A Stranger to His Kind

"Poetry," declared T.S. Eliot, "is not a turning loose of emotion, but an escape from emotion; it is not an expression of personality, but an escape from personality." More than one set of eyebrows has arched at that pronouncement. For surely we read in part to know the man behind the work. A blind bard, Demodocus, sings in Odyssey VIII, we conclude, because Homer was blind; Micawber lives in the shadow of the poorhouse in David Copperfield because Dickens' own father did. Poets are peculiar, and we always delight in hearing the details of their lives. But do we really read Homer or Dickens to discover the intimate struggles and deepest secrets of their past? Eliot was right: as much as we enjoy hearing of our favorite poets' eccentricities, their work must transcend the autobiographic and confessional. We want words and images that order our chaotic perceptions into a decorous, truthful whole. The poet, however fascinating, who fails in this task remains a mere character, a stranger speaking an arcane language that may amuse, captivate, or anger, but cannot teach.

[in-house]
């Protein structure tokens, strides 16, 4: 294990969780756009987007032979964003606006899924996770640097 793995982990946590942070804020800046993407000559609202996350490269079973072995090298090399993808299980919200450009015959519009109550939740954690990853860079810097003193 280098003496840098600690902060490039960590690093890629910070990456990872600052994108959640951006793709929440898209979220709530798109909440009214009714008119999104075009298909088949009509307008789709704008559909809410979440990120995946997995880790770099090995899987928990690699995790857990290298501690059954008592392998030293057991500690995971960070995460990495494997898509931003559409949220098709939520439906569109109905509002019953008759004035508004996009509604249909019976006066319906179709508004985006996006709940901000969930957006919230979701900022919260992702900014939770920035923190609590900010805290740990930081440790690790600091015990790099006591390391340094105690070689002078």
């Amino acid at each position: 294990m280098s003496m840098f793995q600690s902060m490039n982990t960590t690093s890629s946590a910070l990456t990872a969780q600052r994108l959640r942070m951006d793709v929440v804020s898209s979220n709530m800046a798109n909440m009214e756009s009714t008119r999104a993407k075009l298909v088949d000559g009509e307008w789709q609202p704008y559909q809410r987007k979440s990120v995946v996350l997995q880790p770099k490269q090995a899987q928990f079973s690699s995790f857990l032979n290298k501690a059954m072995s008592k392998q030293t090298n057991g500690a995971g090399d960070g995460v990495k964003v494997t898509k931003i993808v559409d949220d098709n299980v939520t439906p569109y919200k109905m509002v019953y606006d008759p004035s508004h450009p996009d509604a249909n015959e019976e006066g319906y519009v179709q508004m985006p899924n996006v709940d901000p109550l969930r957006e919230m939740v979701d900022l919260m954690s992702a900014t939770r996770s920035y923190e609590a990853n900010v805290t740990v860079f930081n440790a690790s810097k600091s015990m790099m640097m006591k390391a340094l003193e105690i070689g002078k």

In the last 20 years of his life, Tennessee Williams wrote play after play trying simultaneously to exorcise personal demons and to maintain his standing as the greatest living American playwright. How well he succeeded privately and professionally may be seen both in the continuing torment he suffered and in the bewildered,...

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